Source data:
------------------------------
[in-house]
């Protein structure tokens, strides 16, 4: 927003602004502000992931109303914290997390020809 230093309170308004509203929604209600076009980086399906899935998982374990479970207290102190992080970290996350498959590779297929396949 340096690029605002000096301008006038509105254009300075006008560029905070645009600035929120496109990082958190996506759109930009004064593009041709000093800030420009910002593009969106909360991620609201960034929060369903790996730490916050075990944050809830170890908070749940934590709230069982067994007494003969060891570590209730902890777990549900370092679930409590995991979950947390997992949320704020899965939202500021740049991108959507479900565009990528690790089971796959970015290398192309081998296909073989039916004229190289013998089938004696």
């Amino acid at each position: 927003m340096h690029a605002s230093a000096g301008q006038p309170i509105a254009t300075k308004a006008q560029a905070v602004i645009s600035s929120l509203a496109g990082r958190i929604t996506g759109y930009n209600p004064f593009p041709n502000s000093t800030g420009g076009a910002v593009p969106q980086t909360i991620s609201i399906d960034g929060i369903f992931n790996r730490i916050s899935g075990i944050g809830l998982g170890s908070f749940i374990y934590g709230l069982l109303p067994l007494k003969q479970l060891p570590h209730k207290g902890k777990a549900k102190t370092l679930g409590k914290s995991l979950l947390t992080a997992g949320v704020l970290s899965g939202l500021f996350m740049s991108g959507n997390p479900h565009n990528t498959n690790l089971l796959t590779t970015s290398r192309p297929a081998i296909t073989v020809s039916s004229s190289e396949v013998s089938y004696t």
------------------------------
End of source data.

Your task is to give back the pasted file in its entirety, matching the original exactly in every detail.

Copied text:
[in-house]
């Protein structure tokens, strides 16, 4: 927003602004502000992931109303914290997390020809 230093309170308004509203929604209600076009980086399906899935998982374990479970207290102190992080970290996350498959590779297929396949 340096690029605002000096301008006038509105254009300075006008560029905070645009600035929120496109990082958190996506759109930009004064593009041709000093800030420009910002593009969106909360991620609201960034929060369903790996730490916050075990944050809830170890908070749940934590709230069982067994007494003969060891570590209730902890777990549900370092679930409590995991979950947390997992949320704020899965939202500021740049991108959507479900565009990528690790089971796959970015290398192309081998296909073989039916004229190289013998089938004696």
């Amino acid at each position: 927003m340096h690029a605002s230093a000096g301008q006038p309170i509105a254009t300075k308004a006008q560029a905070v602004i645009s600035s929120l509203a496109g990082r958190i929604t996506g759109y930009n209600p004064f593009p041709n502000s000093t800030g420009g076009a910002v593009p969106q980086t909360i991620s609201i399906d960034g929060i369903f992931n790996r730490i916050s899935g075990i944050g809830l998982g170890s908070f749940i374990y934590g709230l069982l109303p067994l007494k003969q479970l060891p570590h209730k207290g902890k777990a549900k102190t370092l679930g409590k914290s995991l979950l947390t992080a997992g949320v704020l970290s899965g939202l500021f996350m740049s991108g959507n997390p479900h565009n990528t498959n690790l089971l796959t590779t970015s290398r192309p297929a081998i296909t073989v020809s039916s004229s190289e396949v013998s089938y004696t």